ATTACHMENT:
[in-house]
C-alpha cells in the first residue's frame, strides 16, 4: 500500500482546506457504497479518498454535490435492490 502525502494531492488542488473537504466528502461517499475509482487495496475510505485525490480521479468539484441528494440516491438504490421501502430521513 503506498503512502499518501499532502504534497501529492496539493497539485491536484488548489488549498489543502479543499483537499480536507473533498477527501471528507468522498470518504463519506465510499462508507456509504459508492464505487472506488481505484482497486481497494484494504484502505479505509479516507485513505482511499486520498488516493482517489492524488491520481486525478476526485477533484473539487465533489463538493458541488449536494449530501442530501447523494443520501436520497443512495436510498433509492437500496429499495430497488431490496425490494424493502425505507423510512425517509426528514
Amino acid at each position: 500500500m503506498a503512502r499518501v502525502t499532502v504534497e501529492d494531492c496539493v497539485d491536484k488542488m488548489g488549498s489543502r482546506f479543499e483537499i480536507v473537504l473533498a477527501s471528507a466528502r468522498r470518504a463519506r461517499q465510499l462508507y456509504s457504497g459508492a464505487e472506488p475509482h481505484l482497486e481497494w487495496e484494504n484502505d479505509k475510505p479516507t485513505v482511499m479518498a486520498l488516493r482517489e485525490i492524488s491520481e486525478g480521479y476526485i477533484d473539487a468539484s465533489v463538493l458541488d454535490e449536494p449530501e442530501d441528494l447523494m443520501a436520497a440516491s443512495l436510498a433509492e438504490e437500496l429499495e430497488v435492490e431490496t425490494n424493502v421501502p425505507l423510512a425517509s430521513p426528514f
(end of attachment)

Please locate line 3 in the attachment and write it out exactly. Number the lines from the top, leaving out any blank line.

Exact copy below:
Amino acid at each position: 500500500m503506498a503512502r499518501v502525502t499532502v504534497e501529492d494531492c496539493v497539485d491536484k488542488m488548489g488549498s489543502r482546506f479543499e483537499i480536507v473537504l473533498a477527501s471528507a466528502r468522498r470518504a463519506r461517499q465510499l462508507y456509504s457504497g459508492a464505487e472506488p475509482h481505484l482497486e481497494w487495496e484494504n484502505d479505509k475510505p479516507t485513505v482511499m479518498a486520498l488516493r482517489e485525490i492524488s491520481e486525478g480521479y476526485i477533484d473539487a468539484s465533489v463538493l458541488d454535490e449536494p449530501e442530501d441528494l447523494m443520501a436520497a440516491s443512495l436510498a433509492e438504490e437500496l429499495e430497488v435492490e431490496t425490494n424493502v421501502p425505507l423510512a425517509s430521513p426528514f